Dawn Reader

Dawn Reader
from Open Door Coffee Co.; Hudson, OH; Oct. 26, 2016

Saturday, June 22, 2013

It's a Mess

Education is messy--like a good marriage, if you think about it.  So let's do think about it.  What if we approached the institution of marriage the way we do another large public institution--say, schools?  Let's see ... what are the steps in assessment ...?
  • Okay, first of all we need to assemble a Panel of Experts to define what a good marriage is.  That shouldn't be hard.  I mean, all good marriages are basically the same, right?  We'll just assemble a few "representative" couples, give them each an iPad (will have to write a grant for this part), put them in a room with wireless and Starbucks and Danish (do not allow any Facebooking!), and in an hour or so, I'm sure they'll emerge, satisfied smiles affixed to their faces like decals, with a few brisk (but compassionate) paragraphs defining a good marriage.  (Maybe we'll pick up their lunch tab, maybe not; depends on how near it is to noon, you know?)
  • Now that the definition is settled (whew, that was easy), we need to break a good marriage down into measurable units. I see another panel here--a different panel.  Some scientific types (geeks, nerds, whatever) because they're really good at finding the parts of things.  Molecules and that stuff.  God particles, though I don't think we ought to get into religion during any of this.  What you believe is what you believe.  If you want to believe that a particle is the Almighty, go on ahead, but that shouldn't figure in our Integrated Assessment of the Marriage Process (IAMP).  Anyway, as I said, science types are good at this sort of thing--very businesslike, very rigorous--so I don't see any problems coming up with a good crisp list of Units of a Good Marriage (UGM), either, do you?  (By the way, it is not necessary that these experts have ever been married--I mean, we don't usually consult teachers about any education issues, right?)  Shouldn't take even an hour.  I'll bet, in fact, that you and I could come up with some right now ... you go first ...
  • Okay, that's done.  Now we need to craft the instrument to measure our UGMs.  There may be a little debate here.  Should we use multiple-guess format?  True or False?  (I never liked T & F--I mean, it gives you something like--what?--a 60-40 chance of getting it right even when you don't know the answer?)  Essay?  (Who wants to read all those papers?  Though, I guess, we could assemble a bunch of retired English teachers--they don't have anything to do, anyway--and let them have a go at it.  Though we've got to make sure they don't mark commas and junk--they love to do that--but commas aren't, you know, relevant on our IAMP instrument.)  I think multiple-guess is probably the best.  (See samples below.)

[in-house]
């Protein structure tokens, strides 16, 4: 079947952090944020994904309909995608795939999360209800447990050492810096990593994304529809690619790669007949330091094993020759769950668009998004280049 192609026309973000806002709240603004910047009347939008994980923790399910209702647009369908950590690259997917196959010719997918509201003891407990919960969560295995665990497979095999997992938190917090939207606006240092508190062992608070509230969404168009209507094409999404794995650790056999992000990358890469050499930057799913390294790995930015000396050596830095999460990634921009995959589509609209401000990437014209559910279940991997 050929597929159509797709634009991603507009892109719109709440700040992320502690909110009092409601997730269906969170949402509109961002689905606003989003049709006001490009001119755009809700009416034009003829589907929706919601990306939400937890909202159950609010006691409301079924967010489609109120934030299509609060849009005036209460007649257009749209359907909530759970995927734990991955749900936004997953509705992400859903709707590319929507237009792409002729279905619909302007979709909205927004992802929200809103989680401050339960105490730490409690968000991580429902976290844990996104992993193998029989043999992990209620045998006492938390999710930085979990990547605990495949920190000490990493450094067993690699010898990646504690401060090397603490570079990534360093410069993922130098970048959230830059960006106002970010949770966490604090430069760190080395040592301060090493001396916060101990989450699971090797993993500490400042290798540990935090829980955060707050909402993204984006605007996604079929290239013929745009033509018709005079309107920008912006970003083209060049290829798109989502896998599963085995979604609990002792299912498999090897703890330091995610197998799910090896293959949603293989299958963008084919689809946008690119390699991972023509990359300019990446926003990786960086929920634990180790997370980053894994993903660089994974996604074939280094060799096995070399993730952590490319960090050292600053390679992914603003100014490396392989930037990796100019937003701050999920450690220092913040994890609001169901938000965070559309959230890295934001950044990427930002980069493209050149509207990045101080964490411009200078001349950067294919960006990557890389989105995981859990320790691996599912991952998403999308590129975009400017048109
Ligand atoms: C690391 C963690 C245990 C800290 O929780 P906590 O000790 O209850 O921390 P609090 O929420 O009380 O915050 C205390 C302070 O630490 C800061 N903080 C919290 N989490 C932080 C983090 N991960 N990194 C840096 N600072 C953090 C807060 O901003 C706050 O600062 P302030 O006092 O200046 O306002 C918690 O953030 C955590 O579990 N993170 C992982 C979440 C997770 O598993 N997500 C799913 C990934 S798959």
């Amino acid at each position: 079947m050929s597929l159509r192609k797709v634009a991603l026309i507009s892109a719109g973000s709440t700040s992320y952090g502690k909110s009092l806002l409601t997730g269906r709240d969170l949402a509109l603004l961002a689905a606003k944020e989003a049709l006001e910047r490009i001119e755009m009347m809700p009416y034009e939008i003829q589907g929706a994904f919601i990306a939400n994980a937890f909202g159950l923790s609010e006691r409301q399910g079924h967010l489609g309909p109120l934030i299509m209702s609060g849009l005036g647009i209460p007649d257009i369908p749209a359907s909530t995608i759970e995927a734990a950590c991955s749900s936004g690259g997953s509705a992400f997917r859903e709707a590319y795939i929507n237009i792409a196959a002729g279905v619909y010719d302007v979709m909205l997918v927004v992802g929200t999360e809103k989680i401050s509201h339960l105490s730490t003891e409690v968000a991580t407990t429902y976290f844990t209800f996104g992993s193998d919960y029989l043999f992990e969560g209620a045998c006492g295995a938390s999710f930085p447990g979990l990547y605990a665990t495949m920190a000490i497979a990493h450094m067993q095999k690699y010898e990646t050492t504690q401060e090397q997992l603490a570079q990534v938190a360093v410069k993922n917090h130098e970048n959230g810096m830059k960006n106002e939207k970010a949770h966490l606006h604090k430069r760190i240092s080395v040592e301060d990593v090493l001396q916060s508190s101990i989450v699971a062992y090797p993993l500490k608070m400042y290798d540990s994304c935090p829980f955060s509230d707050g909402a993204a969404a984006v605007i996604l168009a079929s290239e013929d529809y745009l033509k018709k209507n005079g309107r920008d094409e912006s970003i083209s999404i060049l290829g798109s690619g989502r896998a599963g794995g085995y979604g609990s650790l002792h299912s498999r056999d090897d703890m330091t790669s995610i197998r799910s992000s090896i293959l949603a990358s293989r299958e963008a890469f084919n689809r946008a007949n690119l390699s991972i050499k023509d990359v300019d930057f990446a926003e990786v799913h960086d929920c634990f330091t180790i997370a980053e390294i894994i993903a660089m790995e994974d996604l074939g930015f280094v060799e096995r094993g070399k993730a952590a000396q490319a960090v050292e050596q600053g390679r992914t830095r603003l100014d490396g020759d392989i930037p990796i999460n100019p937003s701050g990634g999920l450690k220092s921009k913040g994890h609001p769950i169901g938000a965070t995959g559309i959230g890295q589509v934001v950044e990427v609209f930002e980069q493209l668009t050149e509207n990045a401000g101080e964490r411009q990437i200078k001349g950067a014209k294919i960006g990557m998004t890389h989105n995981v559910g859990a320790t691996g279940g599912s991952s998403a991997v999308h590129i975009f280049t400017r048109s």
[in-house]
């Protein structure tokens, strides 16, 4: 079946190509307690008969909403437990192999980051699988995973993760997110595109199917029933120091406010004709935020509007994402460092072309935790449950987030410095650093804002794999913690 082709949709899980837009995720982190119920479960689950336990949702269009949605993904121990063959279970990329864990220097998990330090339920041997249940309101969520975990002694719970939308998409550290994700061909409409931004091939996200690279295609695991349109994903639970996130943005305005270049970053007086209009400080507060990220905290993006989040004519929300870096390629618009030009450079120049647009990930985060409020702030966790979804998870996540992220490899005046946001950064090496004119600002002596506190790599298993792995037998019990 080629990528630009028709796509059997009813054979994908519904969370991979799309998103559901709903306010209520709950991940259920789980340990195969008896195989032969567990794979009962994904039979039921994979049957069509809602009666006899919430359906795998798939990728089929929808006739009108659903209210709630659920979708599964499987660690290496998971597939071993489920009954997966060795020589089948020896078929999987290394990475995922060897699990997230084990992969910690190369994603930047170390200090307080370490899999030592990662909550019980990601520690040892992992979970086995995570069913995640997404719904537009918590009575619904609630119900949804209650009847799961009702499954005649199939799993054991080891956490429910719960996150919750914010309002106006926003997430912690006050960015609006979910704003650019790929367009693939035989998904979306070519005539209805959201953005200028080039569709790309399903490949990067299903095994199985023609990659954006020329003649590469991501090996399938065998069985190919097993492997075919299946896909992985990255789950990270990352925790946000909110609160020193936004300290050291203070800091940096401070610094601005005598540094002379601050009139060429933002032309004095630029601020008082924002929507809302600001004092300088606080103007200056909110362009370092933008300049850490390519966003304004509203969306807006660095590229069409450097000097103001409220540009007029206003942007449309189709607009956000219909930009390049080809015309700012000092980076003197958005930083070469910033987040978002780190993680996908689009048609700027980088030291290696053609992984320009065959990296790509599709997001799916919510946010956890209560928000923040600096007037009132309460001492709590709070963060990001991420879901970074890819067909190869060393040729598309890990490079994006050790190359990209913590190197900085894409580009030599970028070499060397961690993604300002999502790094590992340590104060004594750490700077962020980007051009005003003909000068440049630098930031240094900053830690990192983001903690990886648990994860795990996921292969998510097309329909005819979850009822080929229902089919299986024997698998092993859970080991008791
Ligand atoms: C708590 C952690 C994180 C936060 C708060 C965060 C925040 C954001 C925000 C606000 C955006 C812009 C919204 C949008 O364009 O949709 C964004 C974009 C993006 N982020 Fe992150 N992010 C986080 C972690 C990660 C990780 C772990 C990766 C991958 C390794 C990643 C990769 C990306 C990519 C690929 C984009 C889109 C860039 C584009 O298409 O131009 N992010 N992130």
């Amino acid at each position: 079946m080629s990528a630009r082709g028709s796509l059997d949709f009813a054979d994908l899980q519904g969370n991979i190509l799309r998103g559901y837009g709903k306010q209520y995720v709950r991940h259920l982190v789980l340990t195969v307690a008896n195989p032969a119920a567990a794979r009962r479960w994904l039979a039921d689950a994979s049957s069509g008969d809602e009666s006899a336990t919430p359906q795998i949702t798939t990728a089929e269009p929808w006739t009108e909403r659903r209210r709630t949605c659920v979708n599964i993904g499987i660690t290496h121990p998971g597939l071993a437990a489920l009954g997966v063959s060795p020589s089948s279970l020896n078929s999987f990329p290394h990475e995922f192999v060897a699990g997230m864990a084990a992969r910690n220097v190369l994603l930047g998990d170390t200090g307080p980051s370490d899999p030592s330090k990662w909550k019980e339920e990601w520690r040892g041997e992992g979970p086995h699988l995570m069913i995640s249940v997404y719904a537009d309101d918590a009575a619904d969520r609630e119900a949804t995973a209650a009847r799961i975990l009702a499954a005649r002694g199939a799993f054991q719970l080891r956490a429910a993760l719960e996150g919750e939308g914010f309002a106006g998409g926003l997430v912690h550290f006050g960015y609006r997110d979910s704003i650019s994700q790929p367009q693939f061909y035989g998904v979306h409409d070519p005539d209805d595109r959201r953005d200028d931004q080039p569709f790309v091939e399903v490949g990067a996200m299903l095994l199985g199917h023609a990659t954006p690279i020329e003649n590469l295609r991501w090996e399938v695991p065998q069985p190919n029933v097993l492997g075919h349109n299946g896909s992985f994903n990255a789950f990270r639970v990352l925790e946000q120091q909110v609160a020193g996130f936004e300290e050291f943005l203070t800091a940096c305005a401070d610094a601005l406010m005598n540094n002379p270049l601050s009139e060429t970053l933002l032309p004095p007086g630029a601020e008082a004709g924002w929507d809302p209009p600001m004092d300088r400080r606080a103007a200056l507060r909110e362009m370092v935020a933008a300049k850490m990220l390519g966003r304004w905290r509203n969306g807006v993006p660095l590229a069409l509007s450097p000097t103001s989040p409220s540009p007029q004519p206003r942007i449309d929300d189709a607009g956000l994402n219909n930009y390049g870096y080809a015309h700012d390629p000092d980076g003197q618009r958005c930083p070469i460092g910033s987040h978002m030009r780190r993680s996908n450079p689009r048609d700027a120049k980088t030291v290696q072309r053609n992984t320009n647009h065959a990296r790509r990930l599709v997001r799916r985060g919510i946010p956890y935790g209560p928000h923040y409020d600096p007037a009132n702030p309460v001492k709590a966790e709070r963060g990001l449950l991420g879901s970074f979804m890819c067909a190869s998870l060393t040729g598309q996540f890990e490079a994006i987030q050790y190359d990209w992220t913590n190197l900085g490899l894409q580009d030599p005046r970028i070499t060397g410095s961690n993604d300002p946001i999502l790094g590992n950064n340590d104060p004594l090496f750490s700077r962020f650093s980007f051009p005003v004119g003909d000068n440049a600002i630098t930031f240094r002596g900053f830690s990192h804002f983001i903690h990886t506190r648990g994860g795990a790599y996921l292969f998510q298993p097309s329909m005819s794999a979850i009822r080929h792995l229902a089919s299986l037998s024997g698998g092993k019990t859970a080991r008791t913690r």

Whose responsibility is the alarm clock?
a. the husband
b. the wife
c. both
d. neither
e. I can't think of a fifth choice, but we really ought to have five, don't you think?

If a spouse forgets an anniversary, what is the most effective way to deal with it?
a. scream and yell and call him/her an ungrateful bastard/bitch
b. commit a certain level of violence
c. ignore it: love isn't about the calendar
d. treat it as another lovable quirk of your partner; snuggle and forgive
e. What is it with this fifth one?  I'm just not good at this.

What do you do when you discover your spouse has a private email account and has been using the name "LoveBunny"?
a. scream and yell and call him/her an ungrateful bastard/bitch
b. put all of his/her favorite stuff in a yard sale the next time he/she is gone
c. wait till he/she is asleep and do something with those heavy-duty German-steel scissors you got for Christmas
d. open your own secret account with an even better name--like "LoveRocketRideMe"--and start an online relationship with LoveBunny; arrange a meeting, and then ... you know ...
e. whatever

Okay, once we have the Assessment Instrument, once we've administered it to married couples all over the country, we'll need to hire some company to grade them, to interpret the data, and ... whatever.  Then we'll publish the results in the local papers (be sure to call CNN and Fox, too) and find ways to punish whoever it was who was responsible for any low-scoring marriages.  We'll have to figure out who those people are (the couple? their parents? their children? the economy? the schools?--yes, definitely the schools).  I know one thing for sure, though: We are not responsible for any of this!  And that's a fact.

PS--All of this will cost a little--okay, a lot--but you don't get nothing for something.  Or whatever.

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